The season of eager awaiting

From the Latin adventus (“coming”), Advent is a season of anticipation—what the Rev. Sandra Hounsell-Drover calls a “pregnant pause.” Photo: Derek Hatfield/Shutterstock
Published November 29, 2018

A version of this story was first published in 2017.

Each year, the weeks leading up to Christmas carry a sense of anticipation. But while in dollar stores and malls this may translate to chocolate-filled cardboard calendars, churches enter into this season with a sense of preparation and expectation for greater things to come.

Taking place in the four weeks leading up to Christmas, Advent is the start of the liturgical year. Its name is derived from the Latin adventus, meaning “coming,” and the season signifies anticipation both for Christ’s birth at Christmas and for his second coming.

“I think it is, in some ways, the most neglected season of the church year,” says the Rev. Jay Koyle, who is congregational development officer in the diocese of Algoma and chair of the Anglican Church of Canada’s faith, worship and ministry committee. Rather than simply a time of preparation for Christmas, Koyle says, Advent is about awaiting “the full manifestation of God’s kingdom.

The Rev. Jay Koyle sees Advent as an opportunity to pray for the justice, peace and reconciliation of God’s kingdom.

“We hear from the prophets, we hear from John the Baptist…When our whole society is doing what it calls Christmas, but with a really strong consumerist emphasis, Advent represents something quite different,” says Koyle. “It almost helps the church, if we observe it, to hold a prophetic posture.”

At the Church of the Advent, in Colwood, B.C., the first Sunday of Advent is celebrated almost as a patronal festival. The church was formed 30 years ago in the merging of two previous congregations, and its name, inspired by a church of the same name in Chicago, was chosen to denote a church that was expectant.

For the church’s rector, the Rev. Sandra Hounsell-Drover, this expectation is important. In a way, she says, the season is “poorly placed,” as the impact of Advent is eclipsed by the jolly tone of Christmas.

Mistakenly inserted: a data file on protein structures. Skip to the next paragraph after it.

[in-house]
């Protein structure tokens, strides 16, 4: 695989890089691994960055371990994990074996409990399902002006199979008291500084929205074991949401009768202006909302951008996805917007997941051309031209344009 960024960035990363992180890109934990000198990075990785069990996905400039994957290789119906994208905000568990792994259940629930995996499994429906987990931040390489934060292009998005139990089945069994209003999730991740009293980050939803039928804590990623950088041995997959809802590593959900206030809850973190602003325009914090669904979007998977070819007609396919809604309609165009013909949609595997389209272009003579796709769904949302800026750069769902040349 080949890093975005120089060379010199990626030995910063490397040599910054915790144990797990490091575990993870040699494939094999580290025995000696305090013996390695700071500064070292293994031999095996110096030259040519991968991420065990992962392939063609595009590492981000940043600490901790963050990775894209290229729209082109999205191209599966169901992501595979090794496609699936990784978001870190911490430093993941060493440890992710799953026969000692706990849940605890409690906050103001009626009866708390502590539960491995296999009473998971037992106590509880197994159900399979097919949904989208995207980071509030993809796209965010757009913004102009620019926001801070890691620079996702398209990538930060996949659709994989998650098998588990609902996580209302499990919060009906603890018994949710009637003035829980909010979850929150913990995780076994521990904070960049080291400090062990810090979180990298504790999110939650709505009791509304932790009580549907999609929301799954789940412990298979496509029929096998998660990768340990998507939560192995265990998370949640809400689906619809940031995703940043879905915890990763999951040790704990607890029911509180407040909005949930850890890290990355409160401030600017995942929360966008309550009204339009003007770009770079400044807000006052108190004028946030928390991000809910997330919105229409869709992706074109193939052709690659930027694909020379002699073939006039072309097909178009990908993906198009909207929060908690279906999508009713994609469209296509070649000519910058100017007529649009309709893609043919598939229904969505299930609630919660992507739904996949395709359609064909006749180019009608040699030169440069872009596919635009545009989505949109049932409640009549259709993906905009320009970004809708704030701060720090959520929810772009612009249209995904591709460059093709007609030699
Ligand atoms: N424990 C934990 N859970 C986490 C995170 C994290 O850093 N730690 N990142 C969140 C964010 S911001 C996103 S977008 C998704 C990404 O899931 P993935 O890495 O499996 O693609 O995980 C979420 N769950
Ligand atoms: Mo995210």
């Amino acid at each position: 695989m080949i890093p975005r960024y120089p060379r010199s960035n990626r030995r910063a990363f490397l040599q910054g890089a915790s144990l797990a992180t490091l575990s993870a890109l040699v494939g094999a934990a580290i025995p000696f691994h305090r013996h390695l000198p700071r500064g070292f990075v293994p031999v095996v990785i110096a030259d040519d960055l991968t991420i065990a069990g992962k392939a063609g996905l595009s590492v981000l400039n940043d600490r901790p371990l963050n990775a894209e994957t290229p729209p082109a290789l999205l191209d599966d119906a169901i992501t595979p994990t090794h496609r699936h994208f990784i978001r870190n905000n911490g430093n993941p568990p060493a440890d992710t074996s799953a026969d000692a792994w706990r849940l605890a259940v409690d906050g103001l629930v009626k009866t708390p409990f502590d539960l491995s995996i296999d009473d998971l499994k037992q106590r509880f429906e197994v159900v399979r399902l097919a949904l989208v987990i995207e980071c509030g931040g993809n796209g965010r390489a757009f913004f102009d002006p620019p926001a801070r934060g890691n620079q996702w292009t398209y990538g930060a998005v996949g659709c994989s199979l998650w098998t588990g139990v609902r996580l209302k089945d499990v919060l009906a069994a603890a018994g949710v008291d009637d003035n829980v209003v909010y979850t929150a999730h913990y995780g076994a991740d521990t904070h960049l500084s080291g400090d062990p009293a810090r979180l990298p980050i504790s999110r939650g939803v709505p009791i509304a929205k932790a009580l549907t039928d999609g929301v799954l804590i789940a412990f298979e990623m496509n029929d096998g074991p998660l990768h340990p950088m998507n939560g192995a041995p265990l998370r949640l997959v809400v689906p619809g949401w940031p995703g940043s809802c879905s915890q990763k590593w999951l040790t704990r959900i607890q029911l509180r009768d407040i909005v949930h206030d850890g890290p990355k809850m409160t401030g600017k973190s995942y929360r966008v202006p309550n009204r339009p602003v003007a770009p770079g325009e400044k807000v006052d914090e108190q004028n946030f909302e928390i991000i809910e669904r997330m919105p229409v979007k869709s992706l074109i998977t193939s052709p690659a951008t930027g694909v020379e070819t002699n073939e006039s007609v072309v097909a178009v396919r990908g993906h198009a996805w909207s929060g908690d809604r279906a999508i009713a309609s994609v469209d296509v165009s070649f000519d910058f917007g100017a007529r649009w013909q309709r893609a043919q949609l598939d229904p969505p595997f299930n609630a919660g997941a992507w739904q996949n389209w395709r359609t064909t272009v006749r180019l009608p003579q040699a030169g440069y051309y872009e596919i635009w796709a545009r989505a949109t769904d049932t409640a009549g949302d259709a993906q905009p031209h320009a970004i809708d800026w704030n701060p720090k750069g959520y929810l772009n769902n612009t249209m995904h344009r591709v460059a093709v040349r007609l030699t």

“We’ve lost some of the solemnity that has, historically, circled the season of Advent,” says Hounsell-Drover. Advent, she says, is a “pregnant pause” that helps us to “spiritually, pause in some way to prepare our lives for the second coming.”

The season of Advent means “putting everything else on hold while we right ourselves…just before the world gives birth to Christmas,” says the Rev. Sandra Hounsell-Drover.

At parishes in the past, Hounsell-Drover has run “quiet days” during Advent, which offer a time to get away from the “energy of the secular world” and reflect. For small groups who want to reflect on the Advent Scripture, Koyle created Advent reflections for 2017 that are available on the diocese of Algoma website.

“That’s what the season of Advent is; it’s putting everything else on hold while we right ourselves…just before the world gives birth to Christmas,” says Hounsell-Drover.

At the end of a year filled with political turmoil, natural disasters and stories of hate and injustice, Advent can be a source of great hope.

“We have this wonderful season that really sets up the whole church year to not just be looking backwards, but to be looking at what God is up to now, what God promises, and to live out God’s promises,” says Koyle. He sees Advent as an opportunity to pray for the justice, peace and reconciliation of God’s kingdom.

“What I see in the prophets that we hear during Advent is, they offer insightful critique of the world around them, but they always present an alternative vision—this is what God promises, or this is what God’s world looks like…For me, that is what Advent is about. It’s not ignoring the realities of the world…It takes very seriously whatever the problem or the injustice is in front of us, and really demands our engagement with it,” says Koyle.

“If we’re working to feed those who are hungry, we do it not because we’re hoping we might make a difference, but because in the kingdom of God, all are fed.”

To help celebrate and thoughtfully engage with Advent, there are a number of resources available through the Anglican Church of Canada, Anglicans Online  and The Episcopal Church Foundation.

The Primate’s World Relief and Development Fund (PWRDF) has two new Advent resources for 2018. One is a collection of reflections by the Rev. Robert Mitchell that connect stories of courageous and resilient women in the Bible with stories of women in PWRDF programs. The other, “Advent Lives … and is Changing Lives,” is a resource for children that tells the story of Advent through the animals from the PWRDF World of Gifts guide. It has stories, prayers, crafts and fun activities like Mad Libs.

#AdventWord is another tool that encourages people from around the world to respond to a daily meditation with images and prayers, creating a crowd-sourced global Advent calendar. The primate is also encouraging small groups to participate in the Heartbeat of the Church initiative during the Advent season.


  • Joelle Kidd

    Joelle Kidd was a staff writer for the Anglican Journal from 2017 to 2021.

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